So there’s another question: How does such an assorted assemblage fall under such an exotic spell?

It’s the spirit of the thing, Shereikis says: “When the sound is working, it makes people dance. I’ve seen a three-year-old and his grandfather both getting down and shaking it. And when people dance, we’re all of us in it together. ”

The spirit has carried Chopteeth to regular rotation in the D.C. area clubs big enough to hold 13 possessed musicians playing, in Basiliko’s words, “the common groove between the funkiest, most hip-shakin’, West African and American popular music on the planet.” Their enthusiasm, power, groove and virtuosity have won them air time on National Public Radio and stage time at the Kennedy Center.

And now, thanks to Basiliko, the spirit has brought them to Annapolis.

But It Should Set Annapolis Dancing

Italian and Greek on his father’s side, Hawaiian on his mother’s, Basiliko has unification in his blood. Addicted to the saxophone and dedicated to making live music, he’s a boy for whom a band brings all the threads together.

He gets to play. He gets to connect.

8 ohms, a “horn-heavy, funk reggae jam band.”

“Playing with people you like, trying to connect with the crowd, people singing, dancing — it’s kind of a high,” he says. “It takes you to another place.”

And he gets to play that funky music.

Basiliko took up his horn in grade school.

“That Motown sound, the horns, got my attention,” the saxophonist says. “And James Brown, his energy.”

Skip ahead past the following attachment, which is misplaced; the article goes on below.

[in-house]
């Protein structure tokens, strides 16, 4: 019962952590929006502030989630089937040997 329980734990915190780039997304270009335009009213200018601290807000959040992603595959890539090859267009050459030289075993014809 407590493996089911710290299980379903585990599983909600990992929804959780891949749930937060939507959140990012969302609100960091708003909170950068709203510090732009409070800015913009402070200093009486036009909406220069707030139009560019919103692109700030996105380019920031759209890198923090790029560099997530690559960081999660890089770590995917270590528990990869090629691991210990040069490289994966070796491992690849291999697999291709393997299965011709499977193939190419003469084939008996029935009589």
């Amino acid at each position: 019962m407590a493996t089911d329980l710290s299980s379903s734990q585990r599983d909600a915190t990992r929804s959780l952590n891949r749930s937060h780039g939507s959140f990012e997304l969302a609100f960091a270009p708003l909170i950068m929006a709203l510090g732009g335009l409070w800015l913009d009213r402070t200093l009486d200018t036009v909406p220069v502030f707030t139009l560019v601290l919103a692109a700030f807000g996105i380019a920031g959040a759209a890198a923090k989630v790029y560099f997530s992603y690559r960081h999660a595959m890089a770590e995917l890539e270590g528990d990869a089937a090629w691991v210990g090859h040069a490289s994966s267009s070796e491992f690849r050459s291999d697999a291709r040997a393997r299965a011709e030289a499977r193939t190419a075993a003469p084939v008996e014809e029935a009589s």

Motown and R&B were the beginning. To “old-style funk,” Basiliko added a 15-year stint with a reggae band. Working full-time as a vending machine repairman, he’d play four nights a week plus every summer weekend. Since high school, there’s always been a band — or bands —in his life.

Three years ago, he pulled the threads together into his own band, Eight because the players numbered eight. Ohms because, he says, “you see the word on every public address system.”

Basiliko addresses the public with all the music he loves: 8 Ohms, now extended to 10 players, is a “horn-heavy, funk reggae jam band.”

Sort of like being Italian, Greek and Hawaiian.

Nor does the unity Basiliko craves end there. His wife backs him up, not only tolerating the hours he keeps but also throwing her energies into the band as manager and keeper of the webpage.

Basiliko’s got unity with his band, too. Now that it’s survived a crisis of redefinition and come out stronger, the experience, he says, “is about the group coming together as one. I’m the leader, but you’d never know. Everybody gets the spotlight.”

All 10 of 8 Ohms play with the Godfather of Soul’s energetic determination to give you the best show they can.

But to make the union perfect, they need you.

“If you dance,” Basiliko says, “we’ll play better.”

9pm, with 8 Ohms playing the first hour and a half, followed by Chopteeth, at The Whiskey, 1803 West St., Annapolis: $10: